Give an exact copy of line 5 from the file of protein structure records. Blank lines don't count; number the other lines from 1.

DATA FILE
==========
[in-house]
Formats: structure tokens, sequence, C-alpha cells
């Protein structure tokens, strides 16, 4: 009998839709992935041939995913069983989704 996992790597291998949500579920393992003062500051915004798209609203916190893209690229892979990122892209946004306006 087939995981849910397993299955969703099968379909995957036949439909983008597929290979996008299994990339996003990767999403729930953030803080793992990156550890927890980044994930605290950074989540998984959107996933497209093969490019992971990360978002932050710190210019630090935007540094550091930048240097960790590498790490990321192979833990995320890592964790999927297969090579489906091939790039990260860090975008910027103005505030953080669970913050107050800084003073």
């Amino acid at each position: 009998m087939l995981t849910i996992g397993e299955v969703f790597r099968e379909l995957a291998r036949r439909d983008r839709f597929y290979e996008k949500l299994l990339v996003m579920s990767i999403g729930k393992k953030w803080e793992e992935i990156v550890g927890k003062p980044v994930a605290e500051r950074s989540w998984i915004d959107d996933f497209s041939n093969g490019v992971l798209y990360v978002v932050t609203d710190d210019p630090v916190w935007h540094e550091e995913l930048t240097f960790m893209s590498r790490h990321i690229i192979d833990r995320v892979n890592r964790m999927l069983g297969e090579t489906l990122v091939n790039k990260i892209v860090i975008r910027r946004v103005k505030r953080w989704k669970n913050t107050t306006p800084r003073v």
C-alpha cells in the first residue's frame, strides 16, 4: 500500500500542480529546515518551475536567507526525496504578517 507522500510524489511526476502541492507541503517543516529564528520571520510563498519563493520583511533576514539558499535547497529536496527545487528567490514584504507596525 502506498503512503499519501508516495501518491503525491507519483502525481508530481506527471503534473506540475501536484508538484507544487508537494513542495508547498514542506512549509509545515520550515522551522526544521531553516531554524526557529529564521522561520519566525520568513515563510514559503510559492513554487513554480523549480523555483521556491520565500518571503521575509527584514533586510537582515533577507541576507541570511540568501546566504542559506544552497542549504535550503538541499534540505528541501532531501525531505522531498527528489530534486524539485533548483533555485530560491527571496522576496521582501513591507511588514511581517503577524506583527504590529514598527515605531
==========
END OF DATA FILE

C-alpha cells in the first residue's frame, strides 16, 4: 500500500500542480529546515518551475536567507526525496504578517 507522500510524489511526476502541492507541503517543516529564528520571520510563498519563493520583511533576514539558499535547497529536496527545487528567490514584504507596525 502506498503512503499519501508516495501518491503525491507519483502525481508530481506527471503534473506540475501536484508538484507544487508537494513542495508547498514542506512549509509545515520550515522551522526544521531553516531554524526557529529564521522561520519566525520568513515563510514559503510559492513554487513554480523549480523555483521556491520565500518571503521575509527584514533586510537582515533577507541576507541570511540568501546566504542559506544552497542549504535550503538541499534540505528541501532531501525531505522531498527528489530534486524539485533548483533555485530560491527571496522576496521582501513591507511588514511581517503577524506583527504590529514598527515605531